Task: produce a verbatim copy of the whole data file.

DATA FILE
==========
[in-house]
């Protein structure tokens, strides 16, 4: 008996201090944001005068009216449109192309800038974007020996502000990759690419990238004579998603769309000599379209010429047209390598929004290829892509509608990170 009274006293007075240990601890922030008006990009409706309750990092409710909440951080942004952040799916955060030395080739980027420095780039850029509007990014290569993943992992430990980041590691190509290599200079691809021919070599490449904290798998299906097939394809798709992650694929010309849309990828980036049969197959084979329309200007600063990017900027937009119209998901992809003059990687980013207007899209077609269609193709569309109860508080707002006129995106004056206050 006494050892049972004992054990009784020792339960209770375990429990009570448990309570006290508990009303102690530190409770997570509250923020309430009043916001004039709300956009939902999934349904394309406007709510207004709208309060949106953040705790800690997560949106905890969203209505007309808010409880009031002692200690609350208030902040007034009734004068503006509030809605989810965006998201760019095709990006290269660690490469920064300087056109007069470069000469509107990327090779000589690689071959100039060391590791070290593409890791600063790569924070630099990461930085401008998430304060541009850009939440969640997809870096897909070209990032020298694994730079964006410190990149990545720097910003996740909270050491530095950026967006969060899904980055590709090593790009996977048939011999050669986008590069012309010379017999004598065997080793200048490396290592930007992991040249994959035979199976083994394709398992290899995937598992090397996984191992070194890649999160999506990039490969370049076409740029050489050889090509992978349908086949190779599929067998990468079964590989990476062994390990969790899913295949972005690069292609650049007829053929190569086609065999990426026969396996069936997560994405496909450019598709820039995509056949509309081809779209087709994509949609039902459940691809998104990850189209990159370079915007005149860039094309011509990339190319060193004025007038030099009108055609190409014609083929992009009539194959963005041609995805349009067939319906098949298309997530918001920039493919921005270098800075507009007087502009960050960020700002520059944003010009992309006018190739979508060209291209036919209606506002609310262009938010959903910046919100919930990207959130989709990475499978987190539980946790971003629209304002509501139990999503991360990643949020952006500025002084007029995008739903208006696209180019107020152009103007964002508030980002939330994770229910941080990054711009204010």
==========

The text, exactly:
[in-house]
């Protein structure tokens, strides 16, 4: 008996201090944001005068009216449109192309800038974007020996502000990759690419990238004579998603769309000599379209010429047209390598929004290829892509509608990170 009274006293007075240990601890922030008006990009409706309750990092409710909440951080942004952040799916955060030395080739980027420095780039850029509007990014290569993943992992430990980041590691190509290599200079691809021919070599490449904290798998299906097939394809798709992650694929010309849309990828980036049969197959084979329309200007600063990017900027937009119209998901992809003059990687980013207007899209077609269609193709569309109860508080707002006129995106004056206050 006494050892049972004992054990009784020792339960209770375990429990009570448990309570006290508990009303102690530190409770997570509250923020309430009043916001004039709300956009939902999934349904394309406007709510207004709208309060949106953040705790800690997560949106905890969203209505007309808010409880009031002692200690609350208030902040007034009734004068503006509030809605989810965006998201760019095709990006290269660690490469920064300087056109007069470069000469509107990327090779000589690689071959100039060391590791070290593409890791600063790569924070630099990461930085401008998430304060541009850009939440969640997809870096897909070209990032020298694994730079964006410190990149990545720097910003996740909270050491530095950026967006969060899904980055590709090593790009996977048939011999050669986008590069012309010379017999004598065997080793200048490396290592930007992991040249994959035979199976083994394709398992290899995937598992090397996984191992070194890649999160999506990039490969370049076409740029050489050889090509992978349908086949190779599929067998990468079964590989990476062994390990969790899913295949972005690069292609650049007829053929190569086609065999990426026969396996069936997560994405496909450019598709820039995509056949509309081809779209087709994509949609039902459940691809998104990850189209990159370079915007005149860039094309011509990339190319060193004025007038030099009108055609190409014609083929992009009539194959963005041609995805349009067939319906098949298309997530918001920039493919921005270098800075507009007087502009960050960020700002520059944003010009992309006018190739979508060209291209036919209606506002609310262009938010959903910046919100919930990207959130989709990475499978987190539980946790971003629209304002509501139990999503991360990643949020952006500025002084007029995008739903208006696209180019107020152009103007964002508030980002939330994770229910941080990054711009204010």